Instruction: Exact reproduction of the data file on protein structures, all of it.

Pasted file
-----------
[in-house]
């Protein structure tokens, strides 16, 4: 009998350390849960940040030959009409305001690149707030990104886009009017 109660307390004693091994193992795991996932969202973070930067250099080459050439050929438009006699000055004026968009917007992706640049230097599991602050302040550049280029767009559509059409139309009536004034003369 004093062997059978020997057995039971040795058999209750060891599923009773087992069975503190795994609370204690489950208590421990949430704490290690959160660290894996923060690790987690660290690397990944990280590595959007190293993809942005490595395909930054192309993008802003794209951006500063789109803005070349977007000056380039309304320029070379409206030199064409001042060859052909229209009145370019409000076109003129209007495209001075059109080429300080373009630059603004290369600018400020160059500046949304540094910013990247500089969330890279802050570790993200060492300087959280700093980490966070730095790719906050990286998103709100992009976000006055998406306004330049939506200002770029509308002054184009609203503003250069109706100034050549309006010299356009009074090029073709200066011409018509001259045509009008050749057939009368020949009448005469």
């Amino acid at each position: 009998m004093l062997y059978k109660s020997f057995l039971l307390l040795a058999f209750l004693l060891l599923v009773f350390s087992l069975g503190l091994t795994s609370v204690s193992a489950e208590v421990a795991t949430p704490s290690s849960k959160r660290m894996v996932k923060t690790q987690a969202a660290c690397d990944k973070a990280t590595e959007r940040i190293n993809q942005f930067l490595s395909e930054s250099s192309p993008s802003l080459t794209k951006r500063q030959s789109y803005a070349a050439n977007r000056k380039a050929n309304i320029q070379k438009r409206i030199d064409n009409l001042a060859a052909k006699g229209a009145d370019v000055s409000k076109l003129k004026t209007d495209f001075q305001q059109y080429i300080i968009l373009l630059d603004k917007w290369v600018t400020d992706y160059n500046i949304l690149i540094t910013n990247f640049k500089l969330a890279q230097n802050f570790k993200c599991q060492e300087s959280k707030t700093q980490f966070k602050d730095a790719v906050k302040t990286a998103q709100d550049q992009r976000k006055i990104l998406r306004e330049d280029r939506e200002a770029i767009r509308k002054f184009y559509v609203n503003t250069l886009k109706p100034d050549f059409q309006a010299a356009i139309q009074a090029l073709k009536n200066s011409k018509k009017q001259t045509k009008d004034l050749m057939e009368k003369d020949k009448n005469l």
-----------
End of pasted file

[in-house]
């Protein structure tokens, strides 16, 4: 009998350390849960940040030959009409305001690149707030990104886009009017 109660307390004693091994193992795991996932969202973070930067250099080459050439050929438009006699000055004026968009917007992706640049230097599991602050302040550049280029767009559509059409139309009536004034003369 004093062997059978020997057995039971040795058999209750060891599923009773087992069975503190795994609370204690489950208590421990949430704490290690959160660290894996923060690790987690660290690397990944990280590595959007190293993809942005490595395909930054192309993008802003794209951006500063789109803005070349977007000056380039309304320029070379409206030199064409001042060859052909229209009145370019409000076109003129209007495209001075059109080429300080373009630059603004290369600018400020160059500046949304540094910013990247500089969330890279802050570790993200060492300087959280700093980490966070730095790719906050990286998103709100992009976000006055998406306004330049939506200002770029509308002054184009609203503003250069109706100034050549309006010299356009009074090029073709200066011409018509001259045509009008050749057939009368020949009448005469």
């Amino acid at each position: 009998m004093l062997y059978k109660s020997f057995l039971l307390l040795a058999f209750l004693l060891l599923v009773f350390s087992l069975g503190l091994t795994s609370v204690s193992a489950e208590v421990a795991t949430p704490s290690s849960k959160r660290m894996v996932k923060t690790q987690a969202a660290c690397d990944k973070a990280t590595e959007r940040i190293n993809q942005f930067l490595s395909e930054s250099s192309p993008s802003l080459t794209k951006r500063q030959s789109y803005a070349a050439n977007r000056k380039a050929n309304i320029q070379k438009r409206i030199d064409n009409l001042a060859a052909k006699g229209a009145d370019v000055s409000k076109l003129k004026t209007d495209f001075q305001q059109y080429i300080i968009l373009l630059d603004k917007w290369v600018t400020d992706y160059n500046i949304l690149i540094t910013n990247f640049k500089l969330a890279q230097n802050f570790k993200c599991q060492e300087s959280k707030t700093q980490f966070k602050d730095a790719v906050k302040t990286a998103q709100d550049q992009r976000k006055i990104l998406r306004e330049d280029r939506e200002a770029i767009r509308k002054f184009y559509v609203n503003t250069l886009k109706p100034d050549f059409q309006a010299a356009i139309q009074a090029l073709k009536n200066s011409k018509k009017q001259t045509k009008d004034l050749m057939e009368k003369d020949k009448n005469l």